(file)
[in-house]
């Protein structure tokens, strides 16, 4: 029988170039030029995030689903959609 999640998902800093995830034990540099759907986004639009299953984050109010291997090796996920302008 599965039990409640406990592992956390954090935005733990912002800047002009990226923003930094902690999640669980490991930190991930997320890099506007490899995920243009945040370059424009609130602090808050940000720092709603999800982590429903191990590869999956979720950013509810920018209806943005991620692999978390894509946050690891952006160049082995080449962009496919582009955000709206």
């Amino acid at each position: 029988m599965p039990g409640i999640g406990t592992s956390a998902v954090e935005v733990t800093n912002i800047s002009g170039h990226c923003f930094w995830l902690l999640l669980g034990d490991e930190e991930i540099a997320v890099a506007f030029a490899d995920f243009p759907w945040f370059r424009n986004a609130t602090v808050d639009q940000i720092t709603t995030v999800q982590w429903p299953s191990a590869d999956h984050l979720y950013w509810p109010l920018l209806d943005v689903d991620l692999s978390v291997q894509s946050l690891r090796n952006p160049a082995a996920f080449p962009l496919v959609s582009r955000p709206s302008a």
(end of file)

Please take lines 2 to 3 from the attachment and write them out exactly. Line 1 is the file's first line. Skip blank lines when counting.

């Protein structure tokens, strides 16, 4: 029988170039030029995030689903959609 999640998902800093995830034990540099759907986004639009299953984050109010291997090796996920302008 599965039990409640406990592992956390954090935005733990912002800047002009990226923003930094902690999640669980490991930190991930997320890099506007490899995920243009945040370059424009609130602090808050940000720092709603999800982590429903191990590869999956979720950013509810920018209806943005991620692999978390894509946050690891952006160049082995080449962009496919582009955000709206």
């Amino acid at each position: 029988m599965p039990g409640i999640g406990t592992s956390a998902v954090e935005v733990t800093n912002i800047s002009g170039h990226c923003f930094w995830l902690l999640l669980g034990d490991e930190e991930i540099a997320v890099a506007f030029a490899d995920f243009p759907w945040f370059r424009n986004a609130t602090v808050d639009q940000i720092t709603t995030v999800q982590w429903p299953s191990a590869d999956h984050l979720y950013w509810p109010l920018l209806d943005v689903d991620l692999s978390v291997q894509s946050l690891r090796n952006p160049a082995a996920f080449p962009l496919v959609s582009r955000p709206s302008a």